KAPSOWAR, KENYA – In a remote part of eastern Africa, American missionary doctors and African medical professionals are bringing compassionate care to some of the area's neediest people.
It's led one American family to dedicate the rest of their lives to serving on the continent.
CBN News traveled 7,300 miles to a remote outpost in northwest Kenya to find out why a group of African medical professionals working with American missionary doctors would choose a life of selfless service to bring desperately needed medical care to one of the poorest regions of this country.
We discovered why in fairly short order.
"Everything you do, you do it as unto the Lord, for God's glory," Dr. Patricia Chesang, a Kenyan surgeon, told CBN News.
That, plus a deep desire to demonstrate the saving and healing ministry of Christ to this community.
"We feel very, very fortunate to be able to do what we do, there's nothing else we would rather do," Dr. Bill Rhodes, an American missionary surgeon, told CBN News.
Americans Bill and Laura Rhodes moved to this corner of Kenya to work at AIC Kapsowar Mission Hospital.
Located near the Ugandan border, the 140-bed Christian hospital opened its doors back in 1963.
"It was not like it is now, it was so much more rustic and rural and isolated and difficult to reach," Dr. Rhodes told us during a tour of the medical facility.
Rhodes, who had no medical background, was pursuing a master's degree in Biblical Hebrew in Jerusalem when he and his wife picked up two Christian medical students hitchhiking through Israel.
"The answer of one of those young medical students, whom we have never seen since, never even knew his name, changed the trajectory of our lives," Laura Rhodes told CBN News.
"He said, 'I would just like to see if couldn't alleviate a little bit of suffering in some small corner of the world someday in the name of Jesus,'" said Rhodes.
That set the Rhodes family on a 16-year odyssey, with numerous setbacks, in preparation for a surgical career that would change the lives on the African continent.
"Just because you decide to do something that you think will honor God or be pleasing to God or be helpful for moving the Kingdom of God forward, doesn't mean that you have a guaranteed easy path to get there. In fact, you should probably buckle up tight, because it's probably going to be challenging."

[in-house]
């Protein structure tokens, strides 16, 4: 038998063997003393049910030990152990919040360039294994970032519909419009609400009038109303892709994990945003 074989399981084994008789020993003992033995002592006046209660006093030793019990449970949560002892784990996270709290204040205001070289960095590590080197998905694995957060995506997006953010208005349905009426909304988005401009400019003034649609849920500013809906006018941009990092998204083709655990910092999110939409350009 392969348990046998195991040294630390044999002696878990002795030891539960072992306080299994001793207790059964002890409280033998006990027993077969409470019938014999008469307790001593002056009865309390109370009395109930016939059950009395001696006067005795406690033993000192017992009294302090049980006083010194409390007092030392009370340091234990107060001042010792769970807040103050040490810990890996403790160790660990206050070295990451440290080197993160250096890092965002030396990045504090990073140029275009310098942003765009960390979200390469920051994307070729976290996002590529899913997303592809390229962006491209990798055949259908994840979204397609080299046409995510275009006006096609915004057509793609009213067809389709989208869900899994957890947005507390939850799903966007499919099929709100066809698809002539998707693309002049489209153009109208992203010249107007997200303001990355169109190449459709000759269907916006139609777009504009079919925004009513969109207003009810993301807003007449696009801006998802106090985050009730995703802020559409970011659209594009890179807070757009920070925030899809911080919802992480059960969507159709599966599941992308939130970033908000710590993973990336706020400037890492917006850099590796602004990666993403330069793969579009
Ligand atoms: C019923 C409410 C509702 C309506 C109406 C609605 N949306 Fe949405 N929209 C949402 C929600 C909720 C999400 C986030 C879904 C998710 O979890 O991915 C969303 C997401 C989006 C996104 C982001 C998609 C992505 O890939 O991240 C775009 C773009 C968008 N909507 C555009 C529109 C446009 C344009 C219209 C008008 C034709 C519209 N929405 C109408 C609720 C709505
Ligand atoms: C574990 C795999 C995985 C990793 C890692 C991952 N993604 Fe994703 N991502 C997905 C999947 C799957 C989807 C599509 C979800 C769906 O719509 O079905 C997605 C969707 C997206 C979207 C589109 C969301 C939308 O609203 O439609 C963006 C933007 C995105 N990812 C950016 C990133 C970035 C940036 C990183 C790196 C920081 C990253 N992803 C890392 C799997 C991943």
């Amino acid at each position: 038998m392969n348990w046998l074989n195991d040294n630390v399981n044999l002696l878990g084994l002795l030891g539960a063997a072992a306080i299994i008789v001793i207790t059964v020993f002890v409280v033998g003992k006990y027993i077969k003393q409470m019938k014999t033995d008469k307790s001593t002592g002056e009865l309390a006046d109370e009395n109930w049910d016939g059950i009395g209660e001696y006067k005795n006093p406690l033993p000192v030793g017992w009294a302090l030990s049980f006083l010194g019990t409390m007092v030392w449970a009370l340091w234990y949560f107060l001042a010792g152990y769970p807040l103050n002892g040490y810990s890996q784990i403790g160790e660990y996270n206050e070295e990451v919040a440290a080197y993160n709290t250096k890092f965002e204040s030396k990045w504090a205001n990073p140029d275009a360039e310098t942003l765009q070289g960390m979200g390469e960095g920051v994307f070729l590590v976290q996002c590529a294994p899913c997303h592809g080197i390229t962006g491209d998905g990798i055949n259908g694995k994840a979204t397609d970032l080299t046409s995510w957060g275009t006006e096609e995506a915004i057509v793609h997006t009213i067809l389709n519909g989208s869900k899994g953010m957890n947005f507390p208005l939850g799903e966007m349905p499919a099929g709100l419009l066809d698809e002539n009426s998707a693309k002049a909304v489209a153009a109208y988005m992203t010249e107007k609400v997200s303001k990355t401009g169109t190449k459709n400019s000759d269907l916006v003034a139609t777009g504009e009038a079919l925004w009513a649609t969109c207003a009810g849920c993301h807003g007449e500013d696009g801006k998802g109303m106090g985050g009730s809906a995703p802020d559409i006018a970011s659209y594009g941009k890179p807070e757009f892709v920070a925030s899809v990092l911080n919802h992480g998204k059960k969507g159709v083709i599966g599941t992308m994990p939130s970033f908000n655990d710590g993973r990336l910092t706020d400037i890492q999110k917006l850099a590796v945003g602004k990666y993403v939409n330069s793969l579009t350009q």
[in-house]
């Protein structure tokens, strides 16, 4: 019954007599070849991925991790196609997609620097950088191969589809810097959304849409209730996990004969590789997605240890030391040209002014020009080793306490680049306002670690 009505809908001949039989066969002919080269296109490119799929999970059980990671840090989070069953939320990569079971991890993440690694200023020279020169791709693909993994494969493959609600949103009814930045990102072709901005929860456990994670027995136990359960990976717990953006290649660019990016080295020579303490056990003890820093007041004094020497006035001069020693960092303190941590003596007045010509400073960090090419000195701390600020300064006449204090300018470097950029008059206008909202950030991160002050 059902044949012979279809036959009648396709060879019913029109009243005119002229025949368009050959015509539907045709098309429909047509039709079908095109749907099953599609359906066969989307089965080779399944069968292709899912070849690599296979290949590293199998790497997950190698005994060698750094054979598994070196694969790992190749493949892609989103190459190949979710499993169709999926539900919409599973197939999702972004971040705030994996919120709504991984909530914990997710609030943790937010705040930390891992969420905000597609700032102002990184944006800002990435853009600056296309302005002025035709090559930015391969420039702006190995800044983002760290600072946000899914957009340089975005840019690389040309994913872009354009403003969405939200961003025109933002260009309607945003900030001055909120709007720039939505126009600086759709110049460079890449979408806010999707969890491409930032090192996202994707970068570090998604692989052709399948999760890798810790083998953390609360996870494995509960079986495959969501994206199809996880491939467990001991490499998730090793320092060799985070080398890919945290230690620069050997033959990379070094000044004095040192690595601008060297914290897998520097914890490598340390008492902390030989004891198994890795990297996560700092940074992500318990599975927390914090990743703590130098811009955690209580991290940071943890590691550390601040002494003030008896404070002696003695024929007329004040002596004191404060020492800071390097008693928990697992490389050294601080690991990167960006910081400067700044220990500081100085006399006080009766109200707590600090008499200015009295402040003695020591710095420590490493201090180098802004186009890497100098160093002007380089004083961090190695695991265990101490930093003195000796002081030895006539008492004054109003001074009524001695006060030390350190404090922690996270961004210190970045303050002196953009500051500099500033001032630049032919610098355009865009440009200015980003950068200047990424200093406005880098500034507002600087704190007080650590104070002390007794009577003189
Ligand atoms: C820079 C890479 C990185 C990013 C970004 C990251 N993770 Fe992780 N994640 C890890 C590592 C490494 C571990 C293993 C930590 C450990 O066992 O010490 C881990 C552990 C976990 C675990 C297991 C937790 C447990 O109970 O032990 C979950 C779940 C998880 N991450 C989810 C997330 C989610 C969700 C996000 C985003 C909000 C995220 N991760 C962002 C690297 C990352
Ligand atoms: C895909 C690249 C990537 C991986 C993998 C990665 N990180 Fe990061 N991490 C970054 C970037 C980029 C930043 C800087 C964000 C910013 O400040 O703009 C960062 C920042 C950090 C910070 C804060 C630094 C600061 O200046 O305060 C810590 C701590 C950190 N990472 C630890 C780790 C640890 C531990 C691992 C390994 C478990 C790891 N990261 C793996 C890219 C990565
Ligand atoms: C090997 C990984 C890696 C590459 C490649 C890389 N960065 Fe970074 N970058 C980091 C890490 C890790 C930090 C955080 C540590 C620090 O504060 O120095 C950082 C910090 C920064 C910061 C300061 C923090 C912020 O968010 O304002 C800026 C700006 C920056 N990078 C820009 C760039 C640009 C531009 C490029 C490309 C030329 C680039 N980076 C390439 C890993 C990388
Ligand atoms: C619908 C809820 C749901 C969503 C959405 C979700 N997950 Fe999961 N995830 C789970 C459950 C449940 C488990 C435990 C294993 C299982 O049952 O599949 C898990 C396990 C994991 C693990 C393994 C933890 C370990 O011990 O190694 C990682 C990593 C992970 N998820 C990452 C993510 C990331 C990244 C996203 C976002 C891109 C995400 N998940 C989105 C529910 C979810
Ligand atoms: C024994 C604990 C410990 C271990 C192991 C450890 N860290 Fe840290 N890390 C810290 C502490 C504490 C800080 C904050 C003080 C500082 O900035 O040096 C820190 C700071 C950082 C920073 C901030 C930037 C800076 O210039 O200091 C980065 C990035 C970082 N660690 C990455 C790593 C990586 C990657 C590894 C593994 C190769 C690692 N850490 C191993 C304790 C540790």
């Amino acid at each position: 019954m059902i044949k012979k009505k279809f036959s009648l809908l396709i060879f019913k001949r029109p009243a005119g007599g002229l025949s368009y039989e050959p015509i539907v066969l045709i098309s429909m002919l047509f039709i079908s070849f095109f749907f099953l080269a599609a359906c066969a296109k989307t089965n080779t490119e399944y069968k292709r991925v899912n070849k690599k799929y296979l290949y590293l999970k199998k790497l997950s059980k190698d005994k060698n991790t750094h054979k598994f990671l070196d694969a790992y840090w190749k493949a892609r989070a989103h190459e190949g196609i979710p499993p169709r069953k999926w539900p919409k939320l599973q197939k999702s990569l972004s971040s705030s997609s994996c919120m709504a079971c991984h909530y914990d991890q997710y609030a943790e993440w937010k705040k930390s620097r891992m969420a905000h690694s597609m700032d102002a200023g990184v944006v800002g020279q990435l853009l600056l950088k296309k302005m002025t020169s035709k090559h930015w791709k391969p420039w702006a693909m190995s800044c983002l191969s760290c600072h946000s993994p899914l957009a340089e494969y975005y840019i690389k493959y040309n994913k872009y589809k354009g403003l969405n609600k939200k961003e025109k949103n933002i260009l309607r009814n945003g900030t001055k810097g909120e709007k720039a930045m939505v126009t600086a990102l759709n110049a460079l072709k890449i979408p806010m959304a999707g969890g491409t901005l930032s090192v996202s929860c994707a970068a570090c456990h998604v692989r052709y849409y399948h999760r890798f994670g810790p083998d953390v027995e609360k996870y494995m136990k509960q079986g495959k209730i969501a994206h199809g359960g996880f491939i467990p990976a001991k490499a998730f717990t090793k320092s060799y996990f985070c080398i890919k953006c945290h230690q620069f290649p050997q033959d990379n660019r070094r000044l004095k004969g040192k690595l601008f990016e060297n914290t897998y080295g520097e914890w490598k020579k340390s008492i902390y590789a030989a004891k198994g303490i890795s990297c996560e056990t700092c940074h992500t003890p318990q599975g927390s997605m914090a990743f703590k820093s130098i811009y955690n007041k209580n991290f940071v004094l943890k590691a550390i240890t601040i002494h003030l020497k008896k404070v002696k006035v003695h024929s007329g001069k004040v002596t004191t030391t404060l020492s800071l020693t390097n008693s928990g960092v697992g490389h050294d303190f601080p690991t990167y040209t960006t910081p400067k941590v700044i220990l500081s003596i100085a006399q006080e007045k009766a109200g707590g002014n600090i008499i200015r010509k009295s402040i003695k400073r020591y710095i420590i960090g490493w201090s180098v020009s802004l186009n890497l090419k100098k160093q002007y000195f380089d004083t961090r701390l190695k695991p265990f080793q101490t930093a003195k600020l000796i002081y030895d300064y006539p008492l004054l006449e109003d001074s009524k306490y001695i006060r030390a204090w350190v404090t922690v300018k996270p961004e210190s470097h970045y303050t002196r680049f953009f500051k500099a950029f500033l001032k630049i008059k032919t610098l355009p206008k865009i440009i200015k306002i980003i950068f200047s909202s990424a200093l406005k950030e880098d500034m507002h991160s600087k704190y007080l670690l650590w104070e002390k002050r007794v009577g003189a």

When Bill and Laura moved here to Kenya in January of 1999, some 23 years ago, they knew without a shadow of a doubt that this was a lifetime commitment to serving the people of this country, but more importantly, to come to a region of the nation that had some tremendous needs. And today, Bill, his team, and his wife are all committed to serving the people of Kapsowar and beyond.
"When we see the staggering disparity in this world of the people who have and those on the other end who have not, the disparity is only growing wider and for all of our days, however many we have, we want to try and bring healing and wholeness," said Laura Rhodes.
In recent years, Dr. Rhodes' vision to bring medical care has gone beyond the valleys that surround Kapsowar to include other countries. For example, he, along with his wife and members of the mission hospital, often travel to countries like Liberia, Chad, and South Sudan.
Accompanying him is Kenyan Thomas Kiptoo, who heads up AIC Kapsowar Mission Hospital's anesthetist department. Kiptoo came from a very poor family and a missionary doctor acting as a mentor urged him to pursue the medical field.
"I couldn't imagine that I could come all the way to this position," Dr. Thomas Kiptoo with AIC Kapsowar Mission Hospital remarked to CBN News. "Looking back, I never had a future but since I believed in God and I'm a product of a missionary, this is why I've become what I am."
Dr. Rhodes' passion is to train and equip the next generation of African health professionals.
36-year-old Kenyan Patricia Chesang has worked closely with Rhodes over the last three years.
"He's going to leave a wonderful legacy," Dr. Chesang told CBN News. "He has left his family, all the comfort he could have afforded, but he's given of his life, of himself, to come and serve here so for me it's really humbling."
The annual prize comes with a $500,000 award, which will go toward the hospital, surgical work, and training.
"He envisions the opportunity to train and raise up whole surgical teams, not just surgeons, but anesthetists, nurses, to go to these hard places where he's now going and go and stay there," Scott Marcello, president of Africa Mission Healthcare, told CBN News.
Bill and Laura Rhodes are determined to spend the rest of their lives either here, in northwest Kenya, or somewhere on the continent.
"Yeah, this is the end of the rainbow for us," exclaimed Rhodes. "Very few people get to really do what they really want to do. We bless God, every day, because we know we are in that little minority that is actually getting to do exactly what we wanted to do."